1290 — Epson Establishes New Research Laboratory in Cambridge, UK

Dec 3, 2002 | Conteúdos Em Português

Cambridge, UK, 26 November 2002 – Seiko Epson Corporation announces the commencement of research at its new Cambridge Inkjet Open Laboratory in the UK since October 2002, as part of the Cambridge Research Laboratory of Epson that first opened in 1998. The new facilities are the result of a £2 million investment and have been set up to explore new industrial applications for inkjet technology in the research areas of thin film transistor technology and organic electronic devices.

Established as a European research and development base by Seiko Epson Corporation, the new laboratory works in tandem with the first ‘Inkjet Open Laboratory’ established in Suwa Minami, Japan in July 2002. The Suwa Minami laboratory tests applications for the technologies and verifies potential for production.

Epson is well known throughout the world for its high-quality photo printers that use its own original inkjet technology. The company has spent many years developing revolutionary micro liquid processes that form the base of its inkjet technology. With a similar process, Epson’s precise Piezo inkjet head can eject small droplets of functional material such as polymer semi-conductors, light-emitting polymers, liquid metal or liquid ceramics to form precise patterns on any surface, mainly plastics. The droplets of functional material patterns measured in picolitres (1,000 billionth of a litre) and nanograms (1,000 millionth of a gram) draw patterns directly and make films of uniform thickness. In particular, Epson believes that inkjet technology could be used to greatly reduce the large number of photolithographic processes used in the manufacture of semiconductors and consequently reduce raw materials by 90%, thus diminishing the environmental burden.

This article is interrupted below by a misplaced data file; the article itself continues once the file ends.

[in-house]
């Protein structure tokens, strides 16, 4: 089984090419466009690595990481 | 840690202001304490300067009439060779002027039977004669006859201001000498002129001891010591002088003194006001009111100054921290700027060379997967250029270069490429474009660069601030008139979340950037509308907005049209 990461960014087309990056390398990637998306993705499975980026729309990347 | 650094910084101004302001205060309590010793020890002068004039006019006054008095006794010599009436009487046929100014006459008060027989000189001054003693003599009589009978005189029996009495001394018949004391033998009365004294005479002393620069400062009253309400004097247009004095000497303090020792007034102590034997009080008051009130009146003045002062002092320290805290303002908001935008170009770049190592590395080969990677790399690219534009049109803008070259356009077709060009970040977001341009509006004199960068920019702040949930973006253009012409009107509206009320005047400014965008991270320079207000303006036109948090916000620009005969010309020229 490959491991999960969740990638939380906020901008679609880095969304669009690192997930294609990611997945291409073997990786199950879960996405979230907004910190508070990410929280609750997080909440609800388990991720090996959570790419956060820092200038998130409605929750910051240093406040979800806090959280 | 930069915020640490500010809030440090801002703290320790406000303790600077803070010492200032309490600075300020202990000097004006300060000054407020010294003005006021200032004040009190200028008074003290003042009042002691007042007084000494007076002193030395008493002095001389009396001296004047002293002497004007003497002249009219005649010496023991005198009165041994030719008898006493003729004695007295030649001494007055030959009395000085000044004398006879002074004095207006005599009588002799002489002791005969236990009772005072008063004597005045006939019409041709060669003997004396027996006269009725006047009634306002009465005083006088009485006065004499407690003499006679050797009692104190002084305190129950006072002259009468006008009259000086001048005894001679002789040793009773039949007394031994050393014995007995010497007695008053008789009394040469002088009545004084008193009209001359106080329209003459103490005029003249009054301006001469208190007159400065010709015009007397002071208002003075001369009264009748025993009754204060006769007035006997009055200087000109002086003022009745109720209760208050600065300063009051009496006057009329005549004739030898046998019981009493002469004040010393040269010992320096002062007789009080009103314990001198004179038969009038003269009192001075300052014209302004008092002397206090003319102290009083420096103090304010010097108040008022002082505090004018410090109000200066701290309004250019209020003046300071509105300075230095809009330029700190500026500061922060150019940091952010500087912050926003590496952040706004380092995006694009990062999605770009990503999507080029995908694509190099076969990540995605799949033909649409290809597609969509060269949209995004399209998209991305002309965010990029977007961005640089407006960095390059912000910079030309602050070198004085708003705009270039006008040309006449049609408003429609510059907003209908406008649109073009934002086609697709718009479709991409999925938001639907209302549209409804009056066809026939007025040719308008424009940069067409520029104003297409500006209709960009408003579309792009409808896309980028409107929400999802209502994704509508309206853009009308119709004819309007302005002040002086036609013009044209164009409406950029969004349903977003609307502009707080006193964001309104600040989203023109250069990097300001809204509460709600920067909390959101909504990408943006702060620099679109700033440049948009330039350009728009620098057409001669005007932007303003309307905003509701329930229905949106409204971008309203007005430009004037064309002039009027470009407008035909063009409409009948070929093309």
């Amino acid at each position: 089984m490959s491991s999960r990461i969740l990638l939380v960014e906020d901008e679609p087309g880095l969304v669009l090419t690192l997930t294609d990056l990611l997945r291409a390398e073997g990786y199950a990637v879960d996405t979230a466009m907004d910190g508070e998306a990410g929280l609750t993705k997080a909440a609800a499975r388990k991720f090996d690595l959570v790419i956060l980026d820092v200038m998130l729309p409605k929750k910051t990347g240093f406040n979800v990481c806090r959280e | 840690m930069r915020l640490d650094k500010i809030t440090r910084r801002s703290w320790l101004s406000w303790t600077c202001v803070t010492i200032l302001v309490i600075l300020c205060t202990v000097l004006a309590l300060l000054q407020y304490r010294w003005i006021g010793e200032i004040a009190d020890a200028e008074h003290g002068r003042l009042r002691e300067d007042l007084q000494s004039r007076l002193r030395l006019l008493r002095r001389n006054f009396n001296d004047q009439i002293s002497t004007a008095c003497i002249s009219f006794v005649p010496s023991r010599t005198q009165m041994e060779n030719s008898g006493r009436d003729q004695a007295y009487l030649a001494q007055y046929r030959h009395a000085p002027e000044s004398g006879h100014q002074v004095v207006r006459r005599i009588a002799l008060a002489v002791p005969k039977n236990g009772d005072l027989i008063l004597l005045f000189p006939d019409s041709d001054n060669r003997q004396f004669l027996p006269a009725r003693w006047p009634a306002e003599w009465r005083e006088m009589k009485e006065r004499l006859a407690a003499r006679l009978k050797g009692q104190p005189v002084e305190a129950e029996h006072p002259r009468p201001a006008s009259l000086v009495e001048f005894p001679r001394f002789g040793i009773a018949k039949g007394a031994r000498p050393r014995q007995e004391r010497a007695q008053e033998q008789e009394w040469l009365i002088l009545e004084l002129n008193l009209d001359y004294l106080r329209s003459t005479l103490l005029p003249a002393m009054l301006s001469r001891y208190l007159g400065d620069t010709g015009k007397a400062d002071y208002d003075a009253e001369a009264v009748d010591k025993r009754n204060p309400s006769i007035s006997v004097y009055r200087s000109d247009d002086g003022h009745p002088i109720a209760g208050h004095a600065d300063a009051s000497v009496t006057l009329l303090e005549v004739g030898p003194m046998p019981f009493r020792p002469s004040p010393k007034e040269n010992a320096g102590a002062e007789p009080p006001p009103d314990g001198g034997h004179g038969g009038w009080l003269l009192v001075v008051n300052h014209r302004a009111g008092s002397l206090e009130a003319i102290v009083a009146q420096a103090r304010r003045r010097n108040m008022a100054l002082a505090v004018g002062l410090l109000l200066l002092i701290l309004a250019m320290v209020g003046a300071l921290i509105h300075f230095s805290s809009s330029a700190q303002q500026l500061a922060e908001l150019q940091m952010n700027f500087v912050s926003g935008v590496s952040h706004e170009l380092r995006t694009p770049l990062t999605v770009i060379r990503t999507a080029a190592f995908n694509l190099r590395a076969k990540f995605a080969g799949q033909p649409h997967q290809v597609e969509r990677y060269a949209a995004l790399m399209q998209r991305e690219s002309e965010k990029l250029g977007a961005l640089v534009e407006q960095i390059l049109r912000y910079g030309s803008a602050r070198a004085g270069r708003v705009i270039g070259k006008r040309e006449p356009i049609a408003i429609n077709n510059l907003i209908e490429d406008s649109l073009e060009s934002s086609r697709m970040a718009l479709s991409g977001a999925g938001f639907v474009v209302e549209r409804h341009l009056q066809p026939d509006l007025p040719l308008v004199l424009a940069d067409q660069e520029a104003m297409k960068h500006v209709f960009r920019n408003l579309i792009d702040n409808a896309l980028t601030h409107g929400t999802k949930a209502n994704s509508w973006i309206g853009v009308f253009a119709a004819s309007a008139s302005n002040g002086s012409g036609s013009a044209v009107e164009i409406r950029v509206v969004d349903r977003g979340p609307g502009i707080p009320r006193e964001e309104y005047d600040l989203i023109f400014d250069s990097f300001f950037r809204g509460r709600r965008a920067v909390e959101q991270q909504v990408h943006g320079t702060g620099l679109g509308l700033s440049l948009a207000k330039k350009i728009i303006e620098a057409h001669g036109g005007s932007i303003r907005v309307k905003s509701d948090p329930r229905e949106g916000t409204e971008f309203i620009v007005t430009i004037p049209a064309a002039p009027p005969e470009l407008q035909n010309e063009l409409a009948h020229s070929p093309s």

The potential for inkjet methods in production technology has come under increasing focus in recent years. However, it is still a relatively new field and further research is required to develop industrial applications. Epson believes that micro liquid processes offer many opportunities as an energy and resource saving production technology. Following on from the Suwa Minami Inkjet Open Laboratory, the new Cambridge Inkjet Open Laboratory has been established with the aim of working with laboratory users to develop products with industrial potential and expand into new business fields.

Epson Cambridge Research Laboratory Senior Manager, Satoshi Nebashi said, “One of Epson’s goals is to develop the next-generation portable equipment by making products smaller and lighter with even better performance and features. The ‘Cambridge Inkjet Open Laboratory’ is seeking to develop new industries that will improve the quality of life for all of us, through the development of time-saving, innovative products that will drastically reduce energy and material consumption. Our ultimate goal is to make the concept of the

About Seiko Epson
Seiko Epson is a progressive company that increases its corporate value through its innovative and creative culture. The company’s main product lines comprise information-related equipment such as printers and projectors, electronic devices including semiconductors, LCDs and crystal devices, and precision products, especially watches. Seiko Epson is a global leader in high-quality technology products that meet customer demands for increased functionality, compactness and energy efficiency with consolidated sales in fiscal 2001 of 1,274 billion yen (11,564 million euro) and a global workforce of 68,786 employees.

About the Epson Cambridge Laboratory
The Cambridge Research Laboratory was established in 1998 by the Seiko Epson Corporation of Japan. The laboratory manager is Satoshi Nebashi and there are three consultant directors: Professor Piero Migliorato of the Engineering Department Cambridge University, Professor Richard Friend of Cavendish Laboratory Cambridge University and Dr. Tatsuya Shimoda, director of the Technology Platform Research Center of Seiko Epson Corporation. Employing thirteen staff, the laboratory researches new electronic devices and electronic device processing techniques in collaboration with the Engineering Department and Cavendish Laboratory, University of Cambridge. The laboratory aims to develop displays, integrated circuits and computer memory based on completely new principles and to promote innovation in electronic device production technology by creating devices on plastic substrates. Significant progress has been made after four years of activity, with notable achievements relating to polysilicon thin film transistor circuits and polymer transistors created using inkjet techniques.